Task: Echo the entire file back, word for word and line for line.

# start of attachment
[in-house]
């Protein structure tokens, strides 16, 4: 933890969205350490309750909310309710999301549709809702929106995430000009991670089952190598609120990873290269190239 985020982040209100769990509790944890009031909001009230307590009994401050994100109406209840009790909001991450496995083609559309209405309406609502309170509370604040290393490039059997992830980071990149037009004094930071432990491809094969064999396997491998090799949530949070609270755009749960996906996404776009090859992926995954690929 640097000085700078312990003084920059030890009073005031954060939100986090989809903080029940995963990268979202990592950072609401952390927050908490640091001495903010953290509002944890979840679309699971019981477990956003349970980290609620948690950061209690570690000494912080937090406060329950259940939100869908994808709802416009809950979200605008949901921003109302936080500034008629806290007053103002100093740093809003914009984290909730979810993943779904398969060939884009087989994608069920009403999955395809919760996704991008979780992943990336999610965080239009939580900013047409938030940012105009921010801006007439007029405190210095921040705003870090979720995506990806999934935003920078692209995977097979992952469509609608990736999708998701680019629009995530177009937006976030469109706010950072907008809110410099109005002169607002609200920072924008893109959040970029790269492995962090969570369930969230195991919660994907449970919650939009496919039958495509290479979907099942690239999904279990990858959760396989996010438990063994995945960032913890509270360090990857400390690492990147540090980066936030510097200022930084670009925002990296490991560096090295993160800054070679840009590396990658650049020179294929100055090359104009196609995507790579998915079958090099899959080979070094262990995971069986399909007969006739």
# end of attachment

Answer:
[in-house]
């Protein structure tokens, strides 16, 4: 933890969205350490309750909310309710999301549709809702929106995430000009991670089952190598609120990873290269190239 985020982040209100769990509790944890009031909001009230307590009994401050994100109406209840009790909001991450496995083609559309209405309406609502309170509370604040290393490039059997992830980071990149037009004094930071432990491809094969064999396997491998090799949530949070609270755009749960996906996404776009090859992926995954690929 640097000085700078312990003084920059030890009073005031954060939100986090989809903080029940995963990268979202990592950072609401952390927050908490640091001495903010953290509002944890979840679309699971019981477990956003349970980290609620948690950061209690570690000494912080937090406060329950259940939100869908994808709802416009809950979200605008949901921003109302936080500034008629806290007053103002100093740093809003914009984290909730979810993943779904398969060939884009087989994608069920009403999955395809919760996704991008979780992943990336999610965080239009939580900013047409938030940012105009921010801006007439007029405190210095921040705003870090979720995506990806999934935003920078692209995977097979992952469509609608990736999708998701680019629009995530177009937006976030469109706010950072907008809110410099109005002169607002609200920072924008893109959040970029790269492995962090969570369930969230195991919660994907449970919650939009496919039958495509290479979907099942690239999904279990990858959760396989996010438990063994995945960032913890509270360090990857400390690492990147540090980066936030510097200022930084670009925002990296490991560096090295993160800054070679840009590396990658650049020179294929100055090359104009196609995507790579998915079958090099899959080979070094262990995971069986399909007969006739």